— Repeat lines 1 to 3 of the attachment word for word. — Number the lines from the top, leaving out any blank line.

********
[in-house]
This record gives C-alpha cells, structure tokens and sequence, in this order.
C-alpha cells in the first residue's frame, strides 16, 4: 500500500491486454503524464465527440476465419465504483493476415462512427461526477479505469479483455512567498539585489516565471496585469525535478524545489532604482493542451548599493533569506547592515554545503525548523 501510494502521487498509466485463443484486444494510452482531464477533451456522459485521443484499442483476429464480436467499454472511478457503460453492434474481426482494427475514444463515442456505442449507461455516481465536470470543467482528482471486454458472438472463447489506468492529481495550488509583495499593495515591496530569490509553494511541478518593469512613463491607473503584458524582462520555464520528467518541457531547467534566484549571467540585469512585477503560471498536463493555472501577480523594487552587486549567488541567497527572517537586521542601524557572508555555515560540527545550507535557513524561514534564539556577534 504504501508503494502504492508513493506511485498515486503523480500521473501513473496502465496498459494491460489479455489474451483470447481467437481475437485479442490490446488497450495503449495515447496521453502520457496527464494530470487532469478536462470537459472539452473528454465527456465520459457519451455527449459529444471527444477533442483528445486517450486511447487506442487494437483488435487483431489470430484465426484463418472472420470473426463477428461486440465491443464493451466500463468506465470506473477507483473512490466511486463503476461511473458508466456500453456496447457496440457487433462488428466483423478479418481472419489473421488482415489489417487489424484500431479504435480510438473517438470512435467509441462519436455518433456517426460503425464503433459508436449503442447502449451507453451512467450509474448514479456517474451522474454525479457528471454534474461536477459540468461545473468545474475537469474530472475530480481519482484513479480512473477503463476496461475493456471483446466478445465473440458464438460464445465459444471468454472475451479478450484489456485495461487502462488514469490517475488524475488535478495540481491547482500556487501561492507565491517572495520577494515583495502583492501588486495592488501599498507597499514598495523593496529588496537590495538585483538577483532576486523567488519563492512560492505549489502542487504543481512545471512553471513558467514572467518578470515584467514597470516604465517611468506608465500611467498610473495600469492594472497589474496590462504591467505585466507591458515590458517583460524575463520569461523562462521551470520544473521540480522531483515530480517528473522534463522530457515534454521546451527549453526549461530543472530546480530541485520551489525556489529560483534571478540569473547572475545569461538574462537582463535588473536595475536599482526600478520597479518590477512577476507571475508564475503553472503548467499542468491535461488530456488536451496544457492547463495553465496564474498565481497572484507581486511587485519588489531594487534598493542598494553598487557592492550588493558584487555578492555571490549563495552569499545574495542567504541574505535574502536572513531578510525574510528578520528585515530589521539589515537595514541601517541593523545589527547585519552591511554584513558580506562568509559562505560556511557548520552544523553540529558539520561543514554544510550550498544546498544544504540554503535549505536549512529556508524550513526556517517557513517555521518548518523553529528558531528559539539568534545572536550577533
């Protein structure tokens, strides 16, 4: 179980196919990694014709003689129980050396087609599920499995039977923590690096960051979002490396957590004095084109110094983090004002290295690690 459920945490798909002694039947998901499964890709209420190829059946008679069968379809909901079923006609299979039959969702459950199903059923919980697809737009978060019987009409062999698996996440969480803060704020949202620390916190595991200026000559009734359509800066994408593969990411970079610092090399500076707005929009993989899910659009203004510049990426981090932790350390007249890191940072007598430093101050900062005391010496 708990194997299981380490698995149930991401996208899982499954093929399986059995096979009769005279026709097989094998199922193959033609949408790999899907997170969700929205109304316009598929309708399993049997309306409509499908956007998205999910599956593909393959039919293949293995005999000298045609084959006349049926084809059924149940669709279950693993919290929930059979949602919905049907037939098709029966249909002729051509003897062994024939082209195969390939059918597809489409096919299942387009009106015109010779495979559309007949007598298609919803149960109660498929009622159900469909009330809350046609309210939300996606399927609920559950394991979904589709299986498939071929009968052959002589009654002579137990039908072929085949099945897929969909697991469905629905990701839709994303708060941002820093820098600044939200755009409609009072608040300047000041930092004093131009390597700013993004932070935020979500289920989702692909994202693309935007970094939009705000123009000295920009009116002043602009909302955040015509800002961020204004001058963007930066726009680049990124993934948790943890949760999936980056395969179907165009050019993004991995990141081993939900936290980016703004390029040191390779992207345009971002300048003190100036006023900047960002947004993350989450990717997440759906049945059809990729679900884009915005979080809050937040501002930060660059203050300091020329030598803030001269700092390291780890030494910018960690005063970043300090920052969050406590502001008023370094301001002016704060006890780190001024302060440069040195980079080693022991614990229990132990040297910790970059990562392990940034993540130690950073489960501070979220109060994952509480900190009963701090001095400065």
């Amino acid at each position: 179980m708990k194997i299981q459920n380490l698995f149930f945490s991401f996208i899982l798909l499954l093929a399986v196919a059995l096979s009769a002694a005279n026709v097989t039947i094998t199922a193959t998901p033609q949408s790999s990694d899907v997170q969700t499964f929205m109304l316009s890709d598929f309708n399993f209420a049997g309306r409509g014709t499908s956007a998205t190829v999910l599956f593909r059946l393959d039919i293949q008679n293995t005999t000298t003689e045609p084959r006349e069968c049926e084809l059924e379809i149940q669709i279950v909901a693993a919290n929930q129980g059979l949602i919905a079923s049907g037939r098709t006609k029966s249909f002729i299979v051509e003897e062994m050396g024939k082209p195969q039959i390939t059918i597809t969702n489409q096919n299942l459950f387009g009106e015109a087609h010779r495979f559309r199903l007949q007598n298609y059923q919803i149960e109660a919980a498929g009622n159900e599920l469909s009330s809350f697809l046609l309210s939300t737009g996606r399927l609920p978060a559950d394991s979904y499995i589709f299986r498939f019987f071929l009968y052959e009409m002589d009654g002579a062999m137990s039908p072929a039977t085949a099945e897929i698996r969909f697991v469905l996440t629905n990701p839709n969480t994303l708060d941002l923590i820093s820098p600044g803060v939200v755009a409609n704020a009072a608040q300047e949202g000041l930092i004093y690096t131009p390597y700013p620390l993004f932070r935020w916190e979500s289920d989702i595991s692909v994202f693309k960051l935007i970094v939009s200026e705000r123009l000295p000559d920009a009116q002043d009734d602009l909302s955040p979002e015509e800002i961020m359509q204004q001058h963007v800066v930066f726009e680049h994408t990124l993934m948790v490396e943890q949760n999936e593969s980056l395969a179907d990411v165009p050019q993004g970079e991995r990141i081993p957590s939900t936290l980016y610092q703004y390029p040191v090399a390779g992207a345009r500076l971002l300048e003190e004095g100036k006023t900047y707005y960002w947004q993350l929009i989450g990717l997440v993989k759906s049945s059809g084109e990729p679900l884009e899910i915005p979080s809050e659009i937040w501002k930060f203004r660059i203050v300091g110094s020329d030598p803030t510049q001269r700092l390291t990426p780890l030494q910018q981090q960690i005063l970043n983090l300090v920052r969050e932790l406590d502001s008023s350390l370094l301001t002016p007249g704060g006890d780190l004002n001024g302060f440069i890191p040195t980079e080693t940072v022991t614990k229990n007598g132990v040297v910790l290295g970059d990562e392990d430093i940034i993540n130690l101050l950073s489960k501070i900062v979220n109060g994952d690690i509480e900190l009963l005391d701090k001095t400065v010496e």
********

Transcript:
[in-house]
This record gives C-alpha cells, structure tokens and sequence, in this order.
C-alpha cells in the first residue's frame, strides 16, 4: 500500500491486454503524464465527440476465419465504483493476415462512427461526477479505469479483455512567498539585489516565471496585469525535478524545489532604482493542451548599493533569506547592515554545503525548523 501510494502521487498509466485463443484486444494510452482531464477533451456522459485521443484499442483476429464480436467499454472511478457503460453492434474481426482494427475514444463515442456505442449507461455516481465536470470543467482528482471486454458472438472463447489506468492529481495550488509583495499593495515591496530569490509553494511541478518593469512613463491607473503584458524582462520555464520528467518541457531547467534566484549571467540585469512585477503560471498536463493555472501577480523594487552587486549567488541567497527572517537586521542601524557572508555555515560540527545550507535557513524561514534564539556577534 504504501508503494502504492508513493506511485498515486503523480500521473501513473496502465496498459494491460489479455489474451483470447481467437481475437485479442490490446488497450495503449495515447496521453502520457496527464494530470487532469478536462470537459472539452473528454465527456465520459457519451455527449459529444471527444477533442483528445486517450486511447487506442487494437483488435487483431489470430484465426484463418472472420470473426463477428461486440465491443464493451466500463468506465470506473477507483473512490466511486463503476461511473458508466456500453456496447457496440457487433462488428466483423478479418481472419489473421488482415489489417487489424484500431479504435480510438473517438470512435467509441462519436455518433456517426460503425464503433459508436449503442447502449451507453451512467450509474448514479456517474451522474454525479457528471454534474461536477459540468461545473468545474475537469474530472475530480481519482484513479480512473477503463476496461475493456471483446466478445465473440458464438460464445465459444471468454472475451479478450484489456485495461487502462488514469490517475488524475488535478495540481491547482500556487501561492507565491517572495520577494515583495502583492501588486495592488501599498507597499514598495523593496529588496537590495538585483538577483532576486523567488519563492512560492505549489502542487504543481512545471512553471513558467514572467518578470515584467514597470516604465517611468506608465500611467498610473495600469492594472497589474496590462504591467505585466507591458515590458517583460524575463520569461523562462521551470520544473521540480522531483515530480517528473522534463522530457515534454521546451527549453526549461530543472530546480530541485520551489525556489529560483534571478540569473547572475545569461538574462537582463535588473536595475536599482526600478520597479518590477512577476507571475508564475503553472503548467499542468491535461488530456488536451496544457492547463495553465496564474498565481497572484507581486511587485519588489531594487534598493542598494553598487557592492550588493558584487555578492555571490549563495552569499545574495542567504541574505535574502536572513531578510525574510528578520528585515530589521539589515537595514541601517541593523545589527547585519552591511554584513558580506562568509559562505560556511557548520552544523553540529558539520561543514554544510550550498544546498544544504540554503535549505536549512529556508524550513526556517517557513517555521518548518523553529528558531528559539539568534545572536550577533